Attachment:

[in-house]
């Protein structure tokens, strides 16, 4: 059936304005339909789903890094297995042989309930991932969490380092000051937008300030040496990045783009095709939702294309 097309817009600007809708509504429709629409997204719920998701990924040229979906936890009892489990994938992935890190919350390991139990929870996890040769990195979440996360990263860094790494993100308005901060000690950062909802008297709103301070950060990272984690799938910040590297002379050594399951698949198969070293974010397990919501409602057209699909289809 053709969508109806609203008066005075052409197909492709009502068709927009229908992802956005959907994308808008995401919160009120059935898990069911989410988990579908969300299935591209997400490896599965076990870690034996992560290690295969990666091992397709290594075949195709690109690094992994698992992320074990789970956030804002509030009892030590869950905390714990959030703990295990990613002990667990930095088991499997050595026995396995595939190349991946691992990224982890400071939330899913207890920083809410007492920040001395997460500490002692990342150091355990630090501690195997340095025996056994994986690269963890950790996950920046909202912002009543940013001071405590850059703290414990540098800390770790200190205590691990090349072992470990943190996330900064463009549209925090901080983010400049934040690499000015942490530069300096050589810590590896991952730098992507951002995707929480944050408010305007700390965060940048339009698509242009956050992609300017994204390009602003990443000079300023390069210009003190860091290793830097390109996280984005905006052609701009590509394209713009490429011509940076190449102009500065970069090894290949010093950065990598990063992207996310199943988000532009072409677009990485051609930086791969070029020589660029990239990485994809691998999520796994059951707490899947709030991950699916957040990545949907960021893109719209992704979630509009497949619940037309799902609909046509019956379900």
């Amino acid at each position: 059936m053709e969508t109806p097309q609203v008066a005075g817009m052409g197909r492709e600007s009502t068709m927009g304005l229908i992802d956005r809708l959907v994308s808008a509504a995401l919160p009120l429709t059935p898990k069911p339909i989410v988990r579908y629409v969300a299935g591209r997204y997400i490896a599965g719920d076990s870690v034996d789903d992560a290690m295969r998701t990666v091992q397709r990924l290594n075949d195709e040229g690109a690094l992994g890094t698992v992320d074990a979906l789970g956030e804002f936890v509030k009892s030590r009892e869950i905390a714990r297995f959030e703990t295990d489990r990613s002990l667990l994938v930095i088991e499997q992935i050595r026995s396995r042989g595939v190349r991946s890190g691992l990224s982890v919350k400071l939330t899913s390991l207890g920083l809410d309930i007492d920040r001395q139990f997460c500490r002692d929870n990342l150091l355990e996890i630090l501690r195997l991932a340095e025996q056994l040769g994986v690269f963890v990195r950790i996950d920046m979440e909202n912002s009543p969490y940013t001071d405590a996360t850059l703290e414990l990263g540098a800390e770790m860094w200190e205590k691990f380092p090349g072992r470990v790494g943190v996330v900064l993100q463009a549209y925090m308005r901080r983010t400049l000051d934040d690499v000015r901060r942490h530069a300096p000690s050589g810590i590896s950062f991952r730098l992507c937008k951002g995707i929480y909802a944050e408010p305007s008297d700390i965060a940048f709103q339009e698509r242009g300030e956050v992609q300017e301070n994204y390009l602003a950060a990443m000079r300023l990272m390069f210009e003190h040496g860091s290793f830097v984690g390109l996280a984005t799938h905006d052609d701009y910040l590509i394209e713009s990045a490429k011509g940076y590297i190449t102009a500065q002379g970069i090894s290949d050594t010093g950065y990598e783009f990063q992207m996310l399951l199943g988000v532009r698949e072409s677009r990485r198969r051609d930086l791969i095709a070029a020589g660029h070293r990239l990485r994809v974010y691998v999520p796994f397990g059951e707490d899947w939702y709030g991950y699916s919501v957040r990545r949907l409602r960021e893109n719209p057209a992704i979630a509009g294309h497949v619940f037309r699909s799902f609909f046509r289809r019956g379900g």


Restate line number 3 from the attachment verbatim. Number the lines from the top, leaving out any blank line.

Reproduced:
């Amino acid at each position: 059936m053709e969508t109806p097309q609203v008066a005075g817009m052409g197909r492709e600007s009502t068709m927009g304005l229908i992802d956005r809708l959907v994308s808008a509504a995401l919160p009120l429709t059935p898990k069911p339909i989410v988990r579908y629409v969300a299935g591209r997204y997400i490896a599965g719920d076990s870690v034996d789903d992560a290690m295969r998701t990666v091992q397709r990924l290594n075949d195709e040229g690109a690094l992994g890094t698992v992320d074990a979906l789970g956030e804002f936890v509030k009892s030590r009892e869950i905390a714990r297995f959030e703990t295990d489990r990613s002990l667990l994938v930095i088991e499997q992935i050595r026995s396995r042989g595939v190349r991946s890190g691992l990224s982890v919350k400071l939330t899913s390991l207890g920083l809410d309930i007492d920040r001395q139990f997460c500490r002692d929870n990342l150091l355990e996890i630090l501690r195997l991932a340095e025996q056994l040769g994986v690269f963890v990195r950790i996950d920046m979440e909202n912002s009543p969490y940013t001071d405590a996360t850059l703290e414990l990263g540098a800390e770790m860094w200190e205590k691990f380092p090349g072992r470990v790494g943190v996330v900064l993100q463009a549209y925090m308005r901080r983010t400049l000051d934040d690499v000015r901060r942490h530069a300096p000690s050589g810590i590896s950062f991952r730098l992507c937008k951002g995707i929480y909802a944050e408010p305007s008297d700390i965060a940048f709103q339009e698509r242009g300030e956050v992609q300017e301070n994204y390009l602003a950060a990443m000079r300023l990272m390069f210009e003190h040496g860091s290793f830097v984690g390109l996280a984005t799938h905006d052609d701009y910040l590509i394209e713009s990045a490429k011509g940076y590297i190449t102009a500065q002379g970069i090894s290949d050594t010093g950065y990598e783009f990063q992207m996310l399951l199943g988000v532009r698949e072409s677009r990485r198969r051609d930086l791969i095709a070029a020589g660029h070293r990239l990485r994809v974010y691998v999520p796994f397990g059951e707490d899947w939702y709030g991950y699916s919501v957040r990545r949907l409602r960021e893109n719209p057209a992704i979630a509009g294309h497949v619940f037309r699909s799902f609909f046509r289809r019956g379900g």